Chapter by Chapter features me reading one chapter of the selected book at the time and reviewing it as if I were reviewing an episode of a TV show or an issue of a comic. There will be spoilers if you haven’t read to the point I have, and if you’ve read further I ask that you don’t spoil anything further into the book. Think of it as read-along book club.
I kind of want to just get to the review and put me out of my misery but every article is potentially someone’s first, so I should mention that thus far I have not enjoyed this book. When the focus is on the bombing investigation and the extremest group trying to go to war with each other it’s rather interesting. When it shifts to the title location only two characters are worth watching. The remainders are a bunch of jerks I can’t bring myself to root for beyond not wanting to see a second Korean War. That is not the story I want to read. So this week we have three chapters because the other problem with this book is the weird way it approaches chapters with their insistence on time stamps. Maybe it’s a Tom Clancy staple or something but I don’t care for it.
- Chapter 47: Tuesday, 10:05 AM, Op-Center: four pages
- Chapter 48: Wednesday, 1:10 AM, The Diamond Mountains, North Korea: two pages
- Chapter 49: Wednesday, 1:15 AM, The DMZ: eight pages if you count half a page
Well, let’s get this over with.
The first chapter in tonight’s trilogy is mostly Paul working on damage control since the President is about to do something stupid. Between his son apparently getting better and the news that Matt found a starting point to the solution things are looking up. Paul’s also smart enough to take the frame-up angle Gregory and Hwan are working on. This would be just a bunch of fluff distracting from the interesting part, but not that bad except we get a reminder that Paul’s press secretary wants to hook up with her married boss and is so disappointed that even Paul notices. Hello, buzzkill. I didn’t forget the US scenes are bad but thanks for ruining what little good this one had. Except for Paul Hood and Matt Stoll I really don’t like these characters. Fun fact: they actually reference the death and return of Superman, which some of you readers may know the novelization by Roger Stern was our last Chapter By Chapter book. That’s a neat coincidence.
Meanwhile, the conspirators are headed to a missile station in the Diamond Mountains, and maybe I’m not reading this right but do these guys work for the North or the South? Unless he means the South spies who aren’t part of the conspiracy might try to kill him. “He” is the leader of this group, given phony papers and uniforms by their North allies as they all try to start the next Korean war. He hopes the US will join in and they will utterly destroy the North. I’m guessing he’s going to fire the missiles at the South to further blame the North for attacking. What I wonder is why they’re using this tactic and not doing something on the South side to make it look like payback for the bombing? All the blame is being put on the North and it’s going to look suspicious to somebody. If both sides get blamed then both sides will be more likely to ignore logic and get into a war, or so I would think. Meanwhile, why would the North Korean conspirators be happy with their country getting the blame for everything, thus harming things potentially with their own allies like China? China won’t be able to defend them and while I’m sure that’s great for the South conspirators I don’t think the North conspirators would like that. Granted I could also be overextending my limited knowledge of the region. There’s a reason I’m not President, and we’re all better off that way.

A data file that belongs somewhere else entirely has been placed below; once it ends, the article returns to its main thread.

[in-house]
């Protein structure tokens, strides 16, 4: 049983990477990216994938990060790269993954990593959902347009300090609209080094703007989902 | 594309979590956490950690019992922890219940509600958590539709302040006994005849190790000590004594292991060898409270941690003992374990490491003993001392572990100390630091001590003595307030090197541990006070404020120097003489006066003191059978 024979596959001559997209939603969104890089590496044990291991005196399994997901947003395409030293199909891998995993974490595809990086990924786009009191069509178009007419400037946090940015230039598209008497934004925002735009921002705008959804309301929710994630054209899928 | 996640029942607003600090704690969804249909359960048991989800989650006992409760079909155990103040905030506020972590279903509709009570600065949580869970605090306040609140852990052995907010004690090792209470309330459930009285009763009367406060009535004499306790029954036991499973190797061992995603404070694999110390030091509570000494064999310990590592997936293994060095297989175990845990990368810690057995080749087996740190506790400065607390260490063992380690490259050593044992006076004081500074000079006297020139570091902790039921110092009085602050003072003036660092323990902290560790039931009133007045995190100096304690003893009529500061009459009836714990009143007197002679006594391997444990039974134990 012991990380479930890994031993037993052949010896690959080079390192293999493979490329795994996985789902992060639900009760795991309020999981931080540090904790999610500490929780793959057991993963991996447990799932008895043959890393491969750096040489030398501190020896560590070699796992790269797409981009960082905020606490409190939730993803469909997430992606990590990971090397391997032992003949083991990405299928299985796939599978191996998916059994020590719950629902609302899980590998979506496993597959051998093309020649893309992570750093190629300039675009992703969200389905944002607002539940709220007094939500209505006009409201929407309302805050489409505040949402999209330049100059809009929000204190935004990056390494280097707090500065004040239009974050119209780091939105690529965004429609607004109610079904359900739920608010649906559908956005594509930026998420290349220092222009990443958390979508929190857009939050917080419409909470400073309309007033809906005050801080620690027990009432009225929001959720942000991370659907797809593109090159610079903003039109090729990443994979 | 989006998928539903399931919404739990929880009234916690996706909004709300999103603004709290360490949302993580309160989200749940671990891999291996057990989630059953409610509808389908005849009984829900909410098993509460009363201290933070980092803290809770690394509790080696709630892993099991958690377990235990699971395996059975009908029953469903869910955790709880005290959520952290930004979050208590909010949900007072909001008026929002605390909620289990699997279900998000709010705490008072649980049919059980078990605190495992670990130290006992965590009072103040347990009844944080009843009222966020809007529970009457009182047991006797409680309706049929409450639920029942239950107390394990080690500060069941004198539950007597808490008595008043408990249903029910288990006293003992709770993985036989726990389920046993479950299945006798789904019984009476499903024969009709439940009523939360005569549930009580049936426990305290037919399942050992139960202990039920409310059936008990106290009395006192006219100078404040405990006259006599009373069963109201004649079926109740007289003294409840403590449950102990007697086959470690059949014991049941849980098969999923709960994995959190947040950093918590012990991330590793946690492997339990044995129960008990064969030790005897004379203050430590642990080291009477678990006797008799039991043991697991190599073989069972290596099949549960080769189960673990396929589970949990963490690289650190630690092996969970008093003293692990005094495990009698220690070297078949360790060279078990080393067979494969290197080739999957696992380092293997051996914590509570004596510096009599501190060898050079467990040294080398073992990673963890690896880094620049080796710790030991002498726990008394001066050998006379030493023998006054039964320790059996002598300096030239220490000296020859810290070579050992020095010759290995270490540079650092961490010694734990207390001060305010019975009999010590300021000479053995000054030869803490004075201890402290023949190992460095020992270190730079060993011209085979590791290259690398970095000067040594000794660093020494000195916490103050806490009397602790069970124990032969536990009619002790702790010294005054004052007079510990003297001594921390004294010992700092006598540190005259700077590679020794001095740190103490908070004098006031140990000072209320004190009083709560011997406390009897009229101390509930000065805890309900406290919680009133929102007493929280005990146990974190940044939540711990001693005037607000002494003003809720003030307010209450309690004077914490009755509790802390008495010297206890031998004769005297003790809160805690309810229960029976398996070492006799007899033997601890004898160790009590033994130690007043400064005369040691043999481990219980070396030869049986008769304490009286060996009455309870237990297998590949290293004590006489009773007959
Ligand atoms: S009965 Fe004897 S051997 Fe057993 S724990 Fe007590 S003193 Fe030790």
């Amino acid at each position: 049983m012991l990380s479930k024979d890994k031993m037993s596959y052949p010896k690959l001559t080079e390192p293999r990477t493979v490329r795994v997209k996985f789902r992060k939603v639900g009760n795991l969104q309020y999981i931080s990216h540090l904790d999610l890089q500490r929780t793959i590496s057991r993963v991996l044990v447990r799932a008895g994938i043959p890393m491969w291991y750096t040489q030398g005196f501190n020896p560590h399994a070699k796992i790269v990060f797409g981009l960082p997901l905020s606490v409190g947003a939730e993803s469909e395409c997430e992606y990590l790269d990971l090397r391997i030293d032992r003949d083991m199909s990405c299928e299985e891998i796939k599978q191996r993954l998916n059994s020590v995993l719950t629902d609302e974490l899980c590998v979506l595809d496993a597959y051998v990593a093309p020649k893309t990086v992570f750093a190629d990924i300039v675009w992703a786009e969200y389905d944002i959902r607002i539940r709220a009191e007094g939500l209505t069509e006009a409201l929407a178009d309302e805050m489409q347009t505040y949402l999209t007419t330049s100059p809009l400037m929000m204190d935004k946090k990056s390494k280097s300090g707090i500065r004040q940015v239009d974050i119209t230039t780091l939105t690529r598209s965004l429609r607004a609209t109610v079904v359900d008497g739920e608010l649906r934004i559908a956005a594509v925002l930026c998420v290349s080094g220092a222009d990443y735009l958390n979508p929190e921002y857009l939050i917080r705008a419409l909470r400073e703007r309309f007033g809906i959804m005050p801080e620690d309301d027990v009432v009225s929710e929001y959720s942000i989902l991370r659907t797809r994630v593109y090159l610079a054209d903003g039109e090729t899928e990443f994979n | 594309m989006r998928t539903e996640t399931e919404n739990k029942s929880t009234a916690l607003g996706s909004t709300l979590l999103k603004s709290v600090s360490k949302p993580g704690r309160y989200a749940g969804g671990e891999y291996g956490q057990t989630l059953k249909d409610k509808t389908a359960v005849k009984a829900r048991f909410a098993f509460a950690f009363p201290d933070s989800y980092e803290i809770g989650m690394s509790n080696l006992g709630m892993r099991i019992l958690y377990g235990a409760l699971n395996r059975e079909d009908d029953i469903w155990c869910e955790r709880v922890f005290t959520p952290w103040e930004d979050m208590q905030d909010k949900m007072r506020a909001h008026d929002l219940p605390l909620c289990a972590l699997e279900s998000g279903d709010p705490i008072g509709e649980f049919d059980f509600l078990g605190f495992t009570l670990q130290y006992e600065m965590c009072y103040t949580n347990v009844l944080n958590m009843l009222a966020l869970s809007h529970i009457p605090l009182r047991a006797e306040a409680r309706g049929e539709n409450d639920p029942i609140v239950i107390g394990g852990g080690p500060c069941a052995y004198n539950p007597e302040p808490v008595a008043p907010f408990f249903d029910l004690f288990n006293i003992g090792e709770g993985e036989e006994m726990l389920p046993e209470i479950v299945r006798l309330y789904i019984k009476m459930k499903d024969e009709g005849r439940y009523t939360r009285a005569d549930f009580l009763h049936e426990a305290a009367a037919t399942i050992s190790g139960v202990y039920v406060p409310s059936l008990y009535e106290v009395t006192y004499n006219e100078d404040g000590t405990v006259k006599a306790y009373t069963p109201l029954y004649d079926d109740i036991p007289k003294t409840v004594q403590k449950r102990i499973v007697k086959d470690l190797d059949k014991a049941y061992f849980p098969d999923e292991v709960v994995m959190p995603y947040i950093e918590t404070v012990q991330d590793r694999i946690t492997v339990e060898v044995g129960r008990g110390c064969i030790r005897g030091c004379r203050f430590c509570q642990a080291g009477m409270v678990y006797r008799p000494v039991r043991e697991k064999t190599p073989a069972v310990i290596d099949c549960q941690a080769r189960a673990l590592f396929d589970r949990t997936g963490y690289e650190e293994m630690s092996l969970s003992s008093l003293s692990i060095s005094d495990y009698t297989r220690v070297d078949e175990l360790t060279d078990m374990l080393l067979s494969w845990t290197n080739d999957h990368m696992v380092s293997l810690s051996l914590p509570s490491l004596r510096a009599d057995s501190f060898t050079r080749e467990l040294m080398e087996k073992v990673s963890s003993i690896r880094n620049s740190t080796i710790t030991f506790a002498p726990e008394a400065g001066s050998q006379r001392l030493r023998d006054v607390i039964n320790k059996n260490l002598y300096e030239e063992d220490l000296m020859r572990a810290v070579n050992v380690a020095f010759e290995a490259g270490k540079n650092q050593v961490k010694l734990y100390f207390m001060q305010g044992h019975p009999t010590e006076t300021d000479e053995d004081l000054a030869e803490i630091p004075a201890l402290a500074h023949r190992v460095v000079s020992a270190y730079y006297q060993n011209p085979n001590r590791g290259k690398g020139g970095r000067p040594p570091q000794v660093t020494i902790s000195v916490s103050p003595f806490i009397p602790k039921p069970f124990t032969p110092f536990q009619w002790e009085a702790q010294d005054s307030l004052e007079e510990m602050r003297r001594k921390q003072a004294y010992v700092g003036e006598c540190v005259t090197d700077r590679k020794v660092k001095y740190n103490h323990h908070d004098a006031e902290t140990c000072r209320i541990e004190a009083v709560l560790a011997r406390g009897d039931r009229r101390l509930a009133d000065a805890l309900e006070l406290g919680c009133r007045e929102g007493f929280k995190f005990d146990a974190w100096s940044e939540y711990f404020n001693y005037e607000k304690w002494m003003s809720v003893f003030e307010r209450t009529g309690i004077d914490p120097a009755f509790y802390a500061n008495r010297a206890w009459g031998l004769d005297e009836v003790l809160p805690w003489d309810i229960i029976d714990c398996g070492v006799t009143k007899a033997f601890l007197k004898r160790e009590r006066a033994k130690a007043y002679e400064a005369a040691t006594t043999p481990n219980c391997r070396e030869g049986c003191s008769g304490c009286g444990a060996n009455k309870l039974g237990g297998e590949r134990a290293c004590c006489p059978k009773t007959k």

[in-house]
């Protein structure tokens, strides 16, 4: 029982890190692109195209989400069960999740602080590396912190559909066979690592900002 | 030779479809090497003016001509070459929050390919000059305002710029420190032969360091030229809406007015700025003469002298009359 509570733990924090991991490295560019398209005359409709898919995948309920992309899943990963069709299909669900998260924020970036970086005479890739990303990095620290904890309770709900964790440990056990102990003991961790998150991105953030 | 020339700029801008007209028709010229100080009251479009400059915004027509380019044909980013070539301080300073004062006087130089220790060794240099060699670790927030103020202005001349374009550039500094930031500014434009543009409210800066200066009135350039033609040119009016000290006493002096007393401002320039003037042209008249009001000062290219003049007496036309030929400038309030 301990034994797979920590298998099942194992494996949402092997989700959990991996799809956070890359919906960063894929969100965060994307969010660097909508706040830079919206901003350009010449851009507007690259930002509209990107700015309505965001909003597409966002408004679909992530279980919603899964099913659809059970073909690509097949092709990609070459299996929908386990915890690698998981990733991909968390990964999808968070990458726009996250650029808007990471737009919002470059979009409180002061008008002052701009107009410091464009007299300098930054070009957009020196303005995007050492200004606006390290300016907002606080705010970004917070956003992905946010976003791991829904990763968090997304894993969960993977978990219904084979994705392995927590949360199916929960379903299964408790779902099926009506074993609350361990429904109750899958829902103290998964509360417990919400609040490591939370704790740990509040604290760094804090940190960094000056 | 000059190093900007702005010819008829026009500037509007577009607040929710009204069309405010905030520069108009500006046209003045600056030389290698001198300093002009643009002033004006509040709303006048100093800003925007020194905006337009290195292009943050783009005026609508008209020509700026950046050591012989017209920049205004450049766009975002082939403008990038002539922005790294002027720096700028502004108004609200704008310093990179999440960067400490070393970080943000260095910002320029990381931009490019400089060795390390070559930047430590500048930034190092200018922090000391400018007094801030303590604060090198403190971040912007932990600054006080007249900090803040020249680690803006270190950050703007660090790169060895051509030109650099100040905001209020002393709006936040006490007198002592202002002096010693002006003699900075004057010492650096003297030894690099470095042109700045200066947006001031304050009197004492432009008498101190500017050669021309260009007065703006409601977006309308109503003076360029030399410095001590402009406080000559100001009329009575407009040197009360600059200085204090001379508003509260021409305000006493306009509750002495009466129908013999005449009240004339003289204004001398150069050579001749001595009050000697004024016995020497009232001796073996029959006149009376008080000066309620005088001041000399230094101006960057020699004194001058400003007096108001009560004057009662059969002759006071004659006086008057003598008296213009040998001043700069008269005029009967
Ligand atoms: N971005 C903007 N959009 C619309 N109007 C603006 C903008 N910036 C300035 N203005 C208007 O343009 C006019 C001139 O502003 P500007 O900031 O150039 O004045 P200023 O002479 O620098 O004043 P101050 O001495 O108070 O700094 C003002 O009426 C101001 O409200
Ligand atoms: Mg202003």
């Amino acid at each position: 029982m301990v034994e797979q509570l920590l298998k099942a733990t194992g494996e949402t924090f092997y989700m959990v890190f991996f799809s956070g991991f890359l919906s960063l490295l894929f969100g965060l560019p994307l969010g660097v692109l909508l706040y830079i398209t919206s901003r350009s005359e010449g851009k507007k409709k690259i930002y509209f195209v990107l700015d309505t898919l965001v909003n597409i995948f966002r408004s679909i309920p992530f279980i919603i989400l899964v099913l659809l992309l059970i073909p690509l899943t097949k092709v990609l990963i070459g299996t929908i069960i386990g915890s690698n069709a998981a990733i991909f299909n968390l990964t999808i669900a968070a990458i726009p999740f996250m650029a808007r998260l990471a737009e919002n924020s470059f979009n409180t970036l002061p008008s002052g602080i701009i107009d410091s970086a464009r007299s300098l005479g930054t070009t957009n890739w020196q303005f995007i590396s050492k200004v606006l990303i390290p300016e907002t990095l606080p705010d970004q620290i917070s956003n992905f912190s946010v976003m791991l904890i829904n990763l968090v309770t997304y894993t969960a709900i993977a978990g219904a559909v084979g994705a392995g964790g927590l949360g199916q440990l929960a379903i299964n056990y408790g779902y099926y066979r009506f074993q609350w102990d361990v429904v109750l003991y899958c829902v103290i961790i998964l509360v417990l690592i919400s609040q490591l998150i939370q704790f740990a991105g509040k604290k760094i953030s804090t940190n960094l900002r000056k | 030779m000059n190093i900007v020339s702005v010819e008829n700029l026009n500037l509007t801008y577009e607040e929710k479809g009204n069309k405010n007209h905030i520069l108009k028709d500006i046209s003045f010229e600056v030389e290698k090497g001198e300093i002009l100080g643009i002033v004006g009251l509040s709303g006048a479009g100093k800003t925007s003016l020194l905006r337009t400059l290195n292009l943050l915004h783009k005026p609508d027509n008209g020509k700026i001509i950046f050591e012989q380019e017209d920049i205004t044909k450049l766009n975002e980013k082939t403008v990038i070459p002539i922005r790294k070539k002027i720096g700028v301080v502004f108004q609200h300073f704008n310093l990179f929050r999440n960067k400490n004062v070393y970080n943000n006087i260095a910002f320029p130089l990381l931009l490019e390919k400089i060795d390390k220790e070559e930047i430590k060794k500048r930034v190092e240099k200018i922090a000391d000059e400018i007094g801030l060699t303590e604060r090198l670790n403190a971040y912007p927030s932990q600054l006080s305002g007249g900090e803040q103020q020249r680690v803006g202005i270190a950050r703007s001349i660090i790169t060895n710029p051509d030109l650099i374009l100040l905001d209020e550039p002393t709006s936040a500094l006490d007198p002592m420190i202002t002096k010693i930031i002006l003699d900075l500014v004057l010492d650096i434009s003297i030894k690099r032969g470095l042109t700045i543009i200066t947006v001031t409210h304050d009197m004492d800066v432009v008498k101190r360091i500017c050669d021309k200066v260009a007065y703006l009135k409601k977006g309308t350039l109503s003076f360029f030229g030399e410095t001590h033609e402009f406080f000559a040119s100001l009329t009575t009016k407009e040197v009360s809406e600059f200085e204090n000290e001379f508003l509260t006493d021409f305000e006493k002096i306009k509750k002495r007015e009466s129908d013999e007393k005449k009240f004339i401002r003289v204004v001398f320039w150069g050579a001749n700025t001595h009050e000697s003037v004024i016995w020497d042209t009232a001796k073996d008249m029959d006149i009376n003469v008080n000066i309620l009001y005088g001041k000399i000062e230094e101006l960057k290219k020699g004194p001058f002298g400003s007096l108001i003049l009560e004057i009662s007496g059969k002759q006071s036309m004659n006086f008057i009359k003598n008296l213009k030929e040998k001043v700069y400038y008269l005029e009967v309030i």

Finally we have Gregory Donald going to the DMZ and meeting his old friend General M.J. Schneider. Schneider is Bob Herbert but unintentionally funny. He’s the kind of old warhorse that acts tough but isn’t afraid to cry or allow others to cry over a lost loved one. Schneider had lost his daughter in a skiing accident and ended up back in Korea. He was in both the Korean and Vietnam wars and he is really ticked about one of his recon people being shot down and isn’t afraid to tell the Chairman of the Congressional Armed Services Committee what he thinks of him over the phone. He’d probably do it to his face if he could. Meanwhile, Gregory contacts the general of the North side to arrange a meeting, hoping to stop the conspirators before things escalate. Will he respond? Will we find out next time?
So once again the interesting characters and situations are happening over in Korea and has nothing to do with the title location or its staff. I almost think they should have dropped Op-Center entirely and focused on the Asian events. Not only would that make for a better read and hopefully not require these silly timestamps, thus allowing for better chapter maintenance but it would cut this book in half. Ending this book sooner would make me happy but if I can get through Seduction Of The Innocent for Chapter By Chapter, and I did, I think I can handle this.